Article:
In Fortissimo, Murray follows twelve young singers in the Lyric Opera of Chicago’s training program, the prestigious Opera Center for American Artists, through the 2003–2004 season. In the course of the year, these singers attend countless coaching sessions, inspiring master classes, nerve-racking auditions and grueling rehearsals—and finally perform with some of the most celebrated names (and spectacular egos) in opera, from Samuel Ramey to José Cura and Natalie Dessay. While chronicling their progress, Murray offers an insider’s look at the different aspects of the opera world that influence a young singer’s success, a world filled with temperamental maestros, ambitious directors, old-world tradition and sacred monsters.
Weaving recollections of his own days training in New York, Rome and Milan in the 1950s with the personal and artistic struggles of the young singers in Chicago today, Murray lays bare the staggering ambition and relentless will required to achieve a career in the arts. As he writes, “Becoming a successful opera singer—stepping out on a huge stage to try to fill the house with your voice, to bring an audience of thirty-six hundred people to its feet—is as risky in its own peculiar way as embarking on a career as a matador. You can triumph, you can struggle to survive or you can perish from your wounds.” Fortissimo is a delicious tale of rising talents, angst and heartache and small triumphs, and the music that inspires it all.
From the Hardcover edition.
Growing up in Rome and spending much of his life in the city, William Murray is an expert guide as he takes us on an intimate walking tour of some of Rome’s most glorious achievements, illuminating the history and the mythology that define the city. Murray leads us through the centro, the city’s historic downtown center. He writes about the Villa Borghese, the Piazza di Spagna, and the Trevi Fountain and describes such singular attractions as the Capuchin Church of Santa Maria della Concezione, whose macabre crypt has impressed visitors from Mark Twain to the Marquis de Sade.
As he walks, he reveals stories that only a longtime resident would know, capturing the sights, sounds, and flavors that make Rome a combination of the deep past and the ever-sensual present.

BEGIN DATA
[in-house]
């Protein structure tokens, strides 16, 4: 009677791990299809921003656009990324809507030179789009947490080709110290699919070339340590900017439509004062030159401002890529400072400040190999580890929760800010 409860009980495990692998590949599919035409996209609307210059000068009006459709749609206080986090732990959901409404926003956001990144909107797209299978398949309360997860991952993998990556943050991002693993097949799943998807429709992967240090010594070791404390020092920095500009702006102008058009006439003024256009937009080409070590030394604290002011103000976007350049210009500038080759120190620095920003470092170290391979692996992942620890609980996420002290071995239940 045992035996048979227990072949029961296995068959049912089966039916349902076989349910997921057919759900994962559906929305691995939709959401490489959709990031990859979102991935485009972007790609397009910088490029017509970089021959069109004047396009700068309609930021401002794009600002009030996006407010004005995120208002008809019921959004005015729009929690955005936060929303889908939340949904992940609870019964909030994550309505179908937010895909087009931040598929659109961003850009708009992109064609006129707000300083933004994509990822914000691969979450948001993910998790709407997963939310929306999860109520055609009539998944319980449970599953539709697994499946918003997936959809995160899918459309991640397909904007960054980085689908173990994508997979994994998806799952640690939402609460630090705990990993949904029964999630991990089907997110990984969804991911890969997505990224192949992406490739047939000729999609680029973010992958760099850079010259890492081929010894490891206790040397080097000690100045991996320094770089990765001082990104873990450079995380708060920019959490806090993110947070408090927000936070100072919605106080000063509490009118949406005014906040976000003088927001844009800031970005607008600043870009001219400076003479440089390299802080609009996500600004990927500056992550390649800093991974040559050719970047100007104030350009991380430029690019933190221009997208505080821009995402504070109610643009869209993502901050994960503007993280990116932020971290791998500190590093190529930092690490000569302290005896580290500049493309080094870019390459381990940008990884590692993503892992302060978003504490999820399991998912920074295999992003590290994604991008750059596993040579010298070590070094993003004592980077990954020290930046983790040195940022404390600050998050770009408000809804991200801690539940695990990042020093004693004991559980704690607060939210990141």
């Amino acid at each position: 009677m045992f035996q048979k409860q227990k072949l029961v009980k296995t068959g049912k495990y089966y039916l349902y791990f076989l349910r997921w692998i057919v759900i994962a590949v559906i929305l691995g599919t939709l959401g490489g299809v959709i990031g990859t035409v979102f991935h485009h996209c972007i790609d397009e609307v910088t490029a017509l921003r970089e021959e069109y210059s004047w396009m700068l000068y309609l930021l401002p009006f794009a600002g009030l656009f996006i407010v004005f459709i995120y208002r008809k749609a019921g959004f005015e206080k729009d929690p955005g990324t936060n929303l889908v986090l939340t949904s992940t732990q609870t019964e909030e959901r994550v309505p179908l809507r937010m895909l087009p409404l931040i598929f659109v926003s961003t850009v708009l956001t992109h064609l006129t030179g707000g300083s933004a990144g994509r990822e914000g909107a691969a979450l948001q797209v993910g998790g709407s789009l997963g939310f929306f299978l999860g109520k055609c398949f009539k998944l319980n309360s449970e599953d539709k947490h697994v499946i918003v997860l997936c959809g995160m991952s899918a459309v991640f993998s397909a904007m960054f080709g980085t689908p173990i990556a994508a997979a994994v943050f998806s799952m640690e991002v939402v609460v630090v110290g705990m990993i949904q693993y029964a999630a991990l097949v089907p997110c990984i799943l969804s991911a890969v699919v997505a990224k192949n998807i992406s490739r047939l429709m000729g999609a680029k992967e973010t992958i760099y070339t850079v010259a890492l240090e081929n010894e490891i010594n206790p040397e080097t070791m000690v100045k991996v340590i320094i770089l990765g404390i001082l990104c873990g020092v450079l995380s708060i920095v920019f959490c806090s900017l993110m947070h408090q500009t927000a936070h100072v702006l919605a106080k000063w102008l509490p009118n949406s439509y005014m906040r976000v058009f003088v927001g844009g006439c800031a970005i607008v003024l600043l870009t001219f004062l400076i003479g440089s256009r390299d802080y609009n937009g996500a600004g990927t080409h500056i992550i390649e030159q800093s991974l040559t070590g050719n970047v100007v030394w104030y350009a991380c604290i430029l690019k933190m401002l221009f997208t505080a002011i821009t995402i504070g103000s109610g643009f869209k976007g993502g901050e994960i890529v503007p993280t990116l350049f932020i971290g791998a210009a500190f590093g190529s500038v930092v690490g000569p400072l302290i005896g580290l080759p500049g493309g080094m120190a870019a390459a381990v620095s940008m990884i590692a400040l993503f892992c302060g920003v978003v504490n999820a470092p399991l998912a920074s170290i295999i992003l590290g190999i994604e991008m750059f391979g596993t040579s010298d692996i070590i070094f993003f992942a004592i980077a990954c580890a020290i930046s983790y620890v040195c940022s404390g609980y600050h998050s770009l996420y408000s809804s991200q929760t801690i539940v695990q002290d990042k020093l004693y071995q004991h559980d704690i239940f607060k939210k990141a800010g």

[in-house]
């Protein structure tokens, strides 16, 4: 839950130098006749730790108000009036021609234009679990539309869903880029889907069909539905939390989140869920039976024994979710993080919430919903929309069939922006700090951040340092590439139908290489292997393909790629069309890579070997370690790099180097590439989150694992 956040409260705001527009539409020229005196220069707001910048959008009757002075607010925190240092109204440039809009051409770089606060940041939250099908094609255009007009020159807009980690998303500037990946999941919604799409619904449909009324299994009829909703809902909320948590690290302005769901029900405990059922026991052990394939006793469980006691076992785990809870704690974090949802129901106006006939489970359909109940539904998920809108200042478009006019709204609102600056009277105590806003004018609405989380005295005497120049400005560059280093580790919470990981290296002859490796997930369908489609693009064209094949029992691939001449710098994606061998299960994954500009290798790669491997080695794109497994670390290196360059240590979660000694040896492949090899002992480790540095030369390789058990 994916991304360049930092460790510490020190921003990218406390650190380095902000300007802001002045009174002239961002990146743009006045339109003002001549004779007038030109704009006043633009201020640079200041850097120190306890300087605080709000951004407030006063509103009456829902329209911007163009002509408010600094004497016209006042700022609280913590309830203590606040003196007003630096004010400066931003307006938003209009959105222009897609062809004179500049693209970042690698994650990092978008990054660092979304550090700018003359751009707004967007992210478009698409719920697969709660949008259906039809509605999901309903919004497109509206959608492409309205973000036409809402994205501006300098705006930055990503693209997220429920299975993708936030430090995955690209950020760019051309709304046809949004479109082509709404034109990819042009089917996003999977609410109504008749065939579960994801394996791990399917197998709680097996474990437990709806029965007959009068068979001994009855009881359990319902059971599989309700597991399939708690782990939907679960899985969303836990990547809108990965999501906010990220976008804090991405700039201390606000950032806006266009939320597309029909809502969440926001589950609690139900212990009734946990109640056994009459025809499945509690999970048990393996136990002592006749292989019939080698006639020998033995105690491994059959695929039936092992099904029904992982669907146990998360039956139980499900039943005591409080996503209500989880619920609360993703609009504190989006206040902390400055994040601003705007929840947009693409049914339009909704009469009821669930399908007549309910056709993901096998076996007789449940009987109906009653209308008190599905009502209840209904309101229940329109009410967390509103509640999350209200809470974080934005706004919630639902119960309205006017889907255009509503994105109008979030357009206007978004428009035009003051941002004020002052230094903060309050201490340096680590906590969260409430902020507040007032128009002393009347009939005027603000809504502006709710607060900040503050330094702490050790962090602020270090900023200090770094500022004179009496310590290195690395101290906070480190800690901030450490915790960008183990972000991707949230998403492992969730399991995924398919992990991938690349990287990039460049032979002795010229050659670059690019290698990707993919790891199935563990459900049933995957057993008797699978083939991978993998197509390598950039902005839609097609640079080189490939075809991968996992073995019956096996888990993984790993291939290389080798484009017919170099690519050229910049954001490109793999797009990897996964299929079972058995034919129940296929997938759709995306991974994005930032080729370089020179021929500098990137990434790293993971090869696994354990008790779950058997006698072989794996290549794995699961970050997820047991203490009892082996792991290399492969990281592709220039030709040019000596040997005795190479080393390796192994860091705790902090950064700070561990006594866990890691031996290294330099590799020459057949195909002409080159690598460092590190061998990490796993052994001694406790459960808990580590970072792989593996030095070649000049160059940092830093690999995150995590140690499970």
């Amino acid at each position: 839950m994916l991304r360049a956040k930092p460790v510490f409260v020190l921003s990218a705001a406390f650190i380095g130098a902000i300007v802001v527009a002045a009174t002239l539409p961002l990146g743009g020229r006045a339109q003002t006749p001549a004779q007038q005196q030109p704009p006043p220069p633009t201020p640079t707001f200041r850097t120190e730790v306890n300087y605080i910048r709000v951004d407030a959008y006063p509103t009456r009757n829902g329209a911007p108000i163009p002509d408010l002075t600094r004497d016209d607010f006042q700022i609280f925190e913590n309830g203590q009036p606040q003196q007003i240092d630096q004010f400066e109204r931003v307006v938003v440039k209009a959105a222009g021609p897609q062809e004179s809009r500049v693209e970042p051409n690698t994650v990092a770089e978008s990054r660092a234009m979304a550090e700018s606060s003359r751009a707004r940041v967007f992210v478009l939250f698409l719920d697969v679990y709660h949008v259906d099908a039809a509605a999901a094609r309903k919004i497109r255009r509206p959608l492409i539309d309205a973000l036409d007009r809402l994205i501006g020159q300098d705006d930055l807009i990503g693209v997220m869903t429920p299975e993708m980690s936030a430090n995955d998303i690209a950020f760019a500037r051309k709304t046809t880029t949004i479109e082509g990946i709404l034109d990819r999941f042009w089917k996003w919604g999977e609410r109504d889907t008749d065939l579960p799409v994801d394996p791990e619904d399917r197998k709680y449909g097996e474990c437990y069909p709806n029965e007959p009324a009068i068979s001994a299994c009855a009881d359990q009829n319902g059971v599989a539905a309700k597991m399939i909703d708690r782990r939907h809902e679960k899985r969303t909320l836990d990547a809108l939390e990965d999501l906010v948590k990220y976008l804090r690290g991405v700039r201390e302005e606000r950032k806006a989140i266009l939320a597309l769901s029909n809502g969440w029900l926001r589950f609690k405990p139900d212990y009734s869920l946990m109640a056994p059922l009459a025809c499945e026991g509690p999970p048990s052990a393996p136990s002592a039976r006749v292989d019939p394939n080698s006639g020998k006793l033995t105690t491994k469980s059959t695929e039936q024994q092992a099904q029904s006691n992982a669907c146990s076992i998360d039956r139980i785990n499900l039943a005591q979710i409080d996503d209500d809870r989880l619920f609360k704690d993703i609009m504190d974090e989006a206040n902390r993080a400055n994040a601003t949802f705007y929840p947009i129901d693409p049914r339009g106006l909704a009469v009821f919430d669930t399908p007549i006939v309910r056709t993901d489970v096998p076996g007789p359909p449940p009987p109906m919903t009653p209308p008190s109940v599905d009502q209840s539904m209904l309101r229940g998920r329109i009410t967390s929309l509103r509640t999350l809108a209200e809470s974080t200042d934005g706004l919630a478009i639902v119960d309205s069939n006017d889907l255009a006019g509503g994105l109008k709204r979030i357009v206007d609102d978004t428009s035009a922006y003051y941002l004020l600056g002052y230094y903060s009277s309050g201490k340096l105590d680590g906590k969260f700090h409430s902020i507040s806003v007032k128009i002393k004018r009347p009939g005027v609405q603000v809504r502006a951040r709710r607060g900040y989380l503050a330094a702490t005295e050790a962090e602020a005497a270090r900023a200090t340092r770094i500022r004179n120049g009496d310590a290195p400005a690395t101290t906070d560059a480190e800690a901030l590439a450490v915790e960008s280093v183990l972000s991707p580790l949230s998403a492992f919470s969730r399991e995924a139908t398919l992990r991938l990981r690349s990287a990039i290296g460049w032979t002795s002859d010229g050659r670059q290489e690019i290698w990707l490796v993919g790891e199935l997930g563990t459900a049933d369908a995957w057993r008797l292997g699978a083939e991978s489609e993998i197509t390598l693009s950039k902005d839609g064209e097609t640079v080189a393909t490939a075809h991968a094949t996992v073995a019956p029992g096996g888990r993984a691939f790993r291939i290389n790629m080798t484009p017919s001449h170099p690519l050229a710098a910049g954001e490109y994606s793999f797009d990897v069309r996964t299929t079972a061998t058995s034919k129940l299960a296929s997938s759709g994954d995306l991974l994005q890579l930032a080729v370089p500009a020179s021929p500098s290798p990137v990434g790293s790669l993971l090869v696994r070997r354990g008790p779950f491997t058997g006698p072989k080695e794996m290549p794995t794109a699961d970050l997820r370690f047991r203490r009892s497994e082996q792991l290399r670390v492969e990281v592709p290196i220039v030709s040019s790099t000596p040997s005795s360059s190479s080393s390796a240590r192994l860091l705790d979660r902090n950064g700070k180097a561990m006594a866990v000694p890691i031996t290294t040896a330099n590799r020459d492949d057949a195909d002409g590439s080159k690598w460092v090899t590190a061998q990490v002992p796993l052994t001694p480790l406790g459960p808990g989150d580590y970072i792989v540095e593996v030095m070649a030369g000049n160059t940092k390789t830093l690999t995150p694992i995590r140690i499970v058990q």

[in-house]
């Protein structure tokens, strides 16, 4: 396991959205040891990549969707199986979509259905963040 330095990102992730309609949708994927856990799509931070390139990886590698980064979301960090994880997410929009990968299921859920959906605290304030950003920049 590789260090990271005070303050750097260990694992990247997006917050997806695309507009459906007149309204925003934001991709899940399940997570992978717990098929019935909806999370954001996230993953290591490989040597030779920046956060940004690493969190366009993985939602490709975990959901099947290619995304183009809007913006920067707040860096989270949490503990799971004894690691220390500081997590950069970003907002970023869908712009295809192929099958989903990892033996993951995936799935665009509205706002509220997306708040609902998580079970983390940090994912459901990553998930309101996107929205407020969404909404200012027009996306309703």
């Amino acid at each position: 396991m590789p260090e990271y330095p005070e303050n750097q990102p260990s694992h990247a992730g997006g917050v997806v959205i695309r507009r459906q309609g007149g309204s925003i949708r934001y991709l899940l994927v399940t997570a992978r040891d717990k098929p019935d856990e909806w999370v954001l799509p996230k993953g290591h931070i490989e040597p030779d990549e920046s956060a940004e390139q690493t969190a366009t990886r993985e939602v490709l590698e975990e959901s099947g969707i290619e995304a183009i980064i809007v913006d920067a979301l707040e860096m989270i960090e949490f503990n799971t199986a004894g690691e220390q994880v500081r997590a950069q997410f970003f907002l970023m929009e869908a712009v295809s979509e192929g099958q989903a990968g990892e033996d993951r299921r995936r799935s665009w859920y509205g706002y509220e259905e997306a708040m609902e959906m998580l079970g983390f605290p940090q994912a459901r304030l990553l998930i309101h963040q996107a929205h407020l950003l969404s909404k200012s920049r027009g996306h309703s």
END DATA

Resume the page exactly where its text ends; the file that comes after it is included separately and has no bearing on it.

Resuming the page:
From the Hardcover edition.
Book 1a introduces Peter and Jane in 16 new words including 'and', 'I', 'likes' and 'has'. Once this book has been completed, the child can then move on to book 1b.
The Key Words with Peter and Jane books work because each of the key words is introduced gradually and repeated frequently. This builds confidence in children when they recognise these key words on sight (also known as the 'look and say' method of learning). Examples of key words are: the, one, two, he.
The Nazi Olympics opens with an analysis of Germany’s preparations for the Games and the attempts by the Nazi regime to allay the international concerns about Hitler’s racist ideals and expansionist ambitions.
Essays follow on the United States, Great Britain, and France -- three first-class Olympian nations with misgivings about participation -- as well as German ally Italy and future ally Japan. Other essays examine the issues at stake in Finland, Sweden, Norway, Denmark, and the Netherlands, which opposed Hitler’s politics, despite embodying his Aryan ideal.
Challenging the view of sport as a trivial pursuit, this collection reveals exactly how high the political stakes were in 1936 and how the Nazi Olympics distilled many of the critical geopolitical issues of the time into a contest that was anything but trivial.
This collection of essays presents the latest thinking of leading experts on the emergence of a modern nuclear submarine fleet in China. Each contribution is packed with authoritative data and cogent analysis. The book has been compiled by four professors and analysts at the U.S. Naval War College who are co-founders of the college s recently established China Maritime Studies Institute.
Given the opaque nature of China s undersea warfare development, readers will benefit from this penetrating investigation that considers the potential impact of even the most revolutionary changes in Chinese nuclear submarine capabilities. The editors believe that to ignore such possibilities would be the height of strategic folly and represent inexcusable negligence in terms of U.S. national defense.
Anyone who is interested in the future of the U.S. Navy and the defense of the United States will find this book to be essential reading.